I checked at the front desk of the motel on I-95, and was informed that there were two good restaurants just up the street. I scooted round the corner to the first, Silverado’s.
The van, radio station banner, and balloons should have alerted me to trouble. I walked in the door and was greeted by a plume of smoke, and a boozy greeting from a woman with stringy hair and fewer teeth than I have.
Well, howdy, you sharp-dressed man, and welcome to Silverado’s! Have a seat on this here bar stool and buy me a drink!
No, thank you. I had just driven all the way down straight from the office, and my slacks and white shirt stood out from the jeans and cowboy boots. I glanced around. Even if I had wanted to stay, none of the sparse tables between the pool tables and dance floor were available.
I guess the sign advertising Lingerie Lunch today should have also tipped me off. I’d already missed it, and the smoke was more than I could bear, so I left. I was after quirky, not hazardous. Continue reading “Port Wentworth Friday Nights”
Laura had an evening meeting, so I was on my own for dinner. You know what that means – time to explore the local cuisine. In this case, it was hardly local in origin. I decided to try the Korean BBQ place just off of Woodruff Road. No catchy name here – just “Tasty Korean … Continue reading Korean BBQ
One of my paddling buddies accused me of posting “food porn.” Sorry, James, but here’s some more…
For months now I’ve seen signs for Doner Kabob, and have wondered about the food being advertised. To me, a kabob is meat on a stick with vegetables, cooked on a grill. Little did I know that it’s actually a type of German sandwich, in this case sold from a large trailer that moves from place to place.
One of our office co-workers offered to get sandwiches for everyone at lunch, and they were quite good. Mine was a very spicy turkey on a flat sort of bun. Along with the discovery of the sandwich came the discovery of a new German restaurant in the community of Pelham. So, with Laura out of town, tonight was the perfect night for my sister Glynda and I to give Hans and Franz a try.
First, the building – this was one of the original 1860’s buildings for the Pelham Mills. It was a barn structure to support the main mill, which made Confederate uniforms during that war. For awhile recently Rocky Creek Bakery occupied the building. Glynda and I had a couple of lunches here, and loved the old structure and wonderful bread. We were both thrilled to see the new restaurant here.
It’s my understanding that Hans and Franz is an enterprise by the folks that own Addy’s Dutch Restaurant in downtown Greenville. They have been wanting to branch out into German cuisine, which has been sorely lacking in the area since the demise of Haus Edleweiss. While not owned by them, the Doner Kabob trailer works in partnership with the restaurant in a symbiotic relationship.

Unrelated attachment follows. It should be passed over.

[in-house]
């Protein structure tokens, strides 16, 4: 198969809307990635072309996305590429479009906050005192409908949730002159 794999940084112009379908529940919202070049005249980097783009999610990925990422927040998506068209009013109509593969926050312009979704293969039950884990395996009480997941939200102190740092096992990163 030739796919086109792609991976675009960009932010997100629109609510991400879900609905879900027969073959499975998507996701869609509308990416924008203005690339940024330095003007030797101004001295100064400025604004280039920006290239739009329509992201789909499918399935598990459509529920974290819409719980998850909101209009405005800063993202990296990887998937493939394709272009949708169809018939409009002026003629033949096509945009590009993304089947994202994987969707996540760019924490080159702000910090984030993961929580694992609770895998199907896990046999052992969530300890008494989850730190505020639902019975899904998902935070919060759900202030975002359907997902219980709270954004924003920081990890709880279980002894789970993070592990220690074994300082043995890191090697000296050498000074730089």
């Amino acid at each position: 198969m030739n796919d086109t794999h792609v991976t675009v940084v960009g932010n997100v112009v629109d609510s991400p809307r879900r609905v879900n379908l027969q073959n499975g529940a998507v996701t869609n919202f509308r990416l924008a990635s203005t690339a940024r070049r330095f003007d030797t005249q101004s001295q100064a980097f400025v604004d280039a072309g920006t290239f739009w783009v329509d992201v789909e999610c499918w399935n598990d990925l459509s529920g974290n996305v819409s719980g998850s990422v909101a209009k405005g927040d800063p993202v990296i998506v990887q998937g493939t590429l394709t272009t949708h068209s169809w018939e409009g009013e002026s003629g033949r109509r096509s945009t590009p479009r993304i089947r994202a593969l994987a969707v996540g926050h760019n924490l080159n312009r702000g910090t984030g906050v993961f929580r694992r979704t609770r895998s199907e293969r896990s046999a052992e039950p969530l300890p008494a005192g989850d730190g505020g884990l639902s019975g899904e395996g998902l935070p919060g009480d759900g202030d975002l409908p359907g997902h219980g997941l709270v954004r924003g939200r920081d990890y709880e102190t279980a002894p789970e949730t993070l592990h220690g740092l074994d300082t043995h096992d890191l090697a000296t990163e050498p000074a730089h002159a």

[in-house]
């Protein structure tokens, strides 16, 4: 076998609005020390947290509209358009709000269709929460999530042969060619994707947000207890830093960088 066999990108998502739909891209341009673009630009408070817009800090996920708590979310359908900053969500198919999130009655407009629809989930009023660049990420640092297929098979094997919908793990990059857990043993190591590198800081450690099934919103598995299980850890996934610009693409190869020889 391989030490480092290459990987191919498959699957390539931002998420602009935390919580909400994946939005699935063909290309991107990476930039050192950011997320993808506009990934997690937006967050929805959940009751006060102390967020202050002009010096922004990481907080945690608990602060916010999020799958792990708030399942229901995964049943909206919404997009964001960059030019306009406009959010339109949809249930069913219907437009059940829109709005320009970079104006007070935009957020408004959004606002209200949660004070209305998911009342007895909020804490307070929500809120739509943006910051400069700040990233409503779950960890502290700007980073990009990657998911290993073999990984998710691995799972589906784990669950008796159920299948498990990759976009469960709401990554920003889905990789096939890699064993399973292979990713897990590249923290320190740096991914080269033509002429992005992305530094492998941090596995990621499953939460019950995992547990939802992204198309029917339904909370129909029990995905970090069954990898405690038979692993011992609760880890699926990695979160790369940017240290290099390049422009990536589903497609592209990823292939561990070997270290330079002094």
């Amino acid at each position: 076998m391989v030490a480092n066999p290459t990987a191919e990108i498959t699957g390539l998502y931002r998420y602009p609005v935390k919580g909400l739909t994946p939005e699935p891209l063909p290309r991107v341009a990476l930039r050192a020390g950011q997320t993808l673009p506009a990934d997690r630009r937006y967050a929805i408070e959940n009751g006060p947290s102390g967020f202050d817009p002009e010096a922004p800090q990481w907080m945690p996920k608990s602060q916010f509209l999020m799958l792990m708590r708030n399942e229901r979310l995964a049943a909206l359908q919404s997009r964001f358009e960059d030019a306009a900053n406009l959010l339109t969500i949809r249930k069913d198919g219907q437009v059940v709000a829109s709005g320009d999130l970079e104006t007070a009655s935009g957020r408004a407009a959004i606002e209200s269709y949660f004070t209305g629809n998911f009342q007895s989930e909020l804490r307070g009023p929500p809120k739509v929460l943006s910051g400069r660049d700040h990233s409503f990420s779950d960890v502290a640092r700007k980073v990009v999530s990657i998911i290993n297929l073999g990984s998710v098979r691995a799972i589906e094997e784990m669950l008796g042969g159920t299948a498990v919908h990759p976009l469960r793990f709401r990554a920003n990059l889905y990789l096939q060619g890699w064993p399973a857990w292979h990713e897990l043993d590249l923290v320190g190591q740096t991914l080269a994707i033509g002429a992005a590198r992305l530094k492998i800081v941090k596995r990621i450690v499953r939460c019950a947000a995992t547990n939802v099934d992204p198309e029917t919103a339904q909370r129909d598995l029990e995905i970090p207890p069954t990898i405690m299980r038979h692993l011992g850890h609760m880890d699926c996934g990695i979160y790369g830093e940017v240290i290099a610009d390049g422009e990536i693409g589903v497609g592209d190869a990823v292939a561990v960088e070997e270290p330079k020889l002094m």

Continue reading “Hans and Franz”
Laura had a Furman function, so I was on my own for dinner. I was in the mood something savory, but also something that would accommodate sore braces. I was on my way home, planning to do something simple, when I spotted Pho 99. Soup, noodles, and soft meat sounded pretty good, so I turned … Continue reading Pho 99
I was on my own for dinner tonight, so I decided to try the only German restaurant in town, Schwaben House.
Annette Heilmann-Ferro and Karl Heilmann, a brother and sister team, opened Schwaben House a year ago in February of 2009. It’s located on Pelham Road in what used to be the Kabob House.
Schwabia is a region of Southern Germany that includes Bavaria. As its name implies, the restaurant features cuisine from this area.
So many German restaurants have rich wood finishes and paneling for that “Bavarian” feel. That’s just not the case here. The walls are light with a aqua green wainscot. There are bits of Bavarian decor, but these don’t dominate the place. Continue reading “Schwaben House”
NOTE: This restaurant location has closed. The restaurant has moved to Inman, SC, and a Mexican restaurant has opened in this location.
It started with a box of cookies…
A new bakery opened just down the road in Lyman. Its signs touting “gourmet cuisine” have been taunting me for the past couple of months. I’ve even stopped by twice, only to be told that they were not yet ready to serve lunch, but soon… The smells of fresh-baked goods made it hard to walk out the door unsatisfied.
Then this morning one of my tech team brought a selection of cookies from Nations Bakery and told me that they were now open for lunch. The cookies were excellent, and I knew I had to give this place a try.
Once upon a time this used to be a popular ice cream shop. Many years later it found new life as Don Pedro’s, a Mexican restaurant with fairly good food, but a scary interior. It didn’t fare so well, and the building has sat empty for the past couple of years.
As previously mentioned, work began remodeling the empty restaurant a couple of months ago. The bakery opened first, and the restaurant opened just after Christmas. Continue reading “Nation’s Bakery”